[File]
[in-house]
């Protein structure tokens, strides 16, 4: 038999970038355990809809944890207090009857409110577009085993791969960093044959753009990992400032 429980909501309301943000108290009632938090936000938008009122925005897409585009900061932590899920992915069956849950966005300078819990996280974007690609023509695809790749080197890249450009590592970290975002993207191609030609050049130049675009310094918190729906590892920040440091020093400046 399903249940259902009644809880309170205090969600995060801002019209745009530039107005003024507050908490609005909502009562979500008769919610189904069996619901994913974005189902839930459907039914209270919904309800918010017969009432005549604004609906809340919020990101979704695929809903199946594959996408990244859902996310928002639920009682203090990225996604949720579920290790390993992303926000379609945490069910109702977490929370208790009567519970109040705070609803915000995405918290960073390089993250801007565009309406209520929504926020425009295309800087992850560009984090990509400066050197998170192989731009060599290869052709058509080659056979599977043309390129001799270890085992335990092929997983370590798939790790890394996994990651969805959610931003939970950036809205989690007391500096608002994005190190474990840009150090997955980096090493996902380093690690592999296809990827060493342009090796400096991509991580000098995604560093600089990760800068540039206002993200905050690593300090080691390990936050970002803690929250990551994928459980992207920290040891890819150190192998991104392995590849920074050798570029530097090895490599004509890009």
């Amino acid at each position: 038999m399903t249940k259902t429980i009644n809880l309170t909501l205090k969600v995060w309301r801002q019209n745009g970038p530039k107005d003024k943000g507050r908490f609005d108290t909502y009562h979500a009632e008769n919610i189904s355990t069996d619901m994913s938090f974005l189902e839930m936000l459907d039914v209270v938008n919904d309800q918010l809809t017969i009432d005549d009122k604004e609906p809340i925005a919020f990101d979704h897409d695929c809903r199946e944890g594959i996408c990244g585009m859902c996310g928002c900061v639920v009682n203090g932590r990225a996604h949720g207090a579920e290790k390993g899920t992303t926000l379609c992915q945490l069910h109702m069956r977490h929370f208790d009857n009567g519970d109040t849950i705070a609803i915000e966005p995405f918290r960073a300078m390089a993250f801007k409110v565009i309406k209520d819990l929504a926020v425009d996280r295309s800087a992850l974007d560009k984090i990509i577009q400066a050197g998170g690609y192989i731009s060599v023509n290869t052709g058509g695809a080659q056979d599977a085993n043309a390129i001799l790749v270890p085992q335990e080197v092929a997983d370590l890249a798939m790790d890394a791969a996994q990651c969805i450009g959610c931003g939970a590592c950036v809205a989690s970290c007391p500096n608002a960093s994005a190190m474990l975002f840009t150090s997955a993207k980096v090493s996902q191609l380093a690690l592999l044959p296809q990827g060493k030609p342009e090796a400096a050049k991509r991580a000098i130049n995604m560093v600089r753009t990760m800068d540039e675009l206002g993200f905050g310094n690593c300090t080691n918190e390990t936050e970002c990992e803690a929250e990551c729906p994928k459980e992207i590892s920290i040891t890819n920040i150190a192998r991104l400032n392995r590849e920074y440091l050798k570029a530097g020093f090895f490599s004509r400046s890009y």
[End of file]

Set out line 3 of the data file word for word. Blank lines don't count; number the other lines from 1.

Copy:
């Amino acid at each position: 038999m399903t249940k259902t429980i009644n809880l309170t909501l205090k969600v995060w309301r801002q019209n745009g970038p530039k107005d003024k943000g507050r908490f609005d108290t909502y009562h979500a009632e008769n919610i189904s355990t069996d619901m994913s938090f974005l189902e839930m936000l459907d039914v209270v938008n919904d309800q918010l809809t017969i009432d005549d009122k604004e609906p809340i925005a919020f990101d979704h897409d695929c809903r199946e944890g594959i996408c990244g585009m859902c996310g928002c900061v639920v009682n203090g932590r990225a996604h949720g207090a579920e290790k390993g899920t992303t926000l379609c992915q945490l069910h109702m069956r977490h929370f208790d009857n009567g519970d109040t849950i705070a609803i915000e966005p995405f918290r960073a300078m390089a993250f801007k409110v565009i309406k209520d819990l929504a926020v425009d996280r295309s800087a992850l974007d560009k984090i990509i577009q400066a050197g998170g690609y192989i731009s060599v023509n290869t052709g058509g695809a080659q056979d599977a085993n043309a390129i001799l790749v270890p085992q335990e080197v092929a997983d370590l890249a798939m790790d890394a791969a996994q990651c969805i450009g959610c931003g939970a590592c950036v809205a989690s970290c007391p500096n608002a960093s994005a190190m474990l975002f840009t150090s997955a993207k980096v090493s996902q191609l380093a690690l592999l044959p296809q990827g060493k030609p342009e090796a400096a050049k991509r991580a000098i130049n995604m560093v600089r753009t990760m800068d540039e675009l206002g993200f905050g310094n690593c300090t080691n918190e390990t936050e970002c990992e803690a929250e990551c729906p994928k459980e992207i590892s920290i040891t890819n920040i150190a192998r991104l400032n392995r590849e920074y440091l050798k570029a530097g020093f090895f490599s004509r400046s890009y």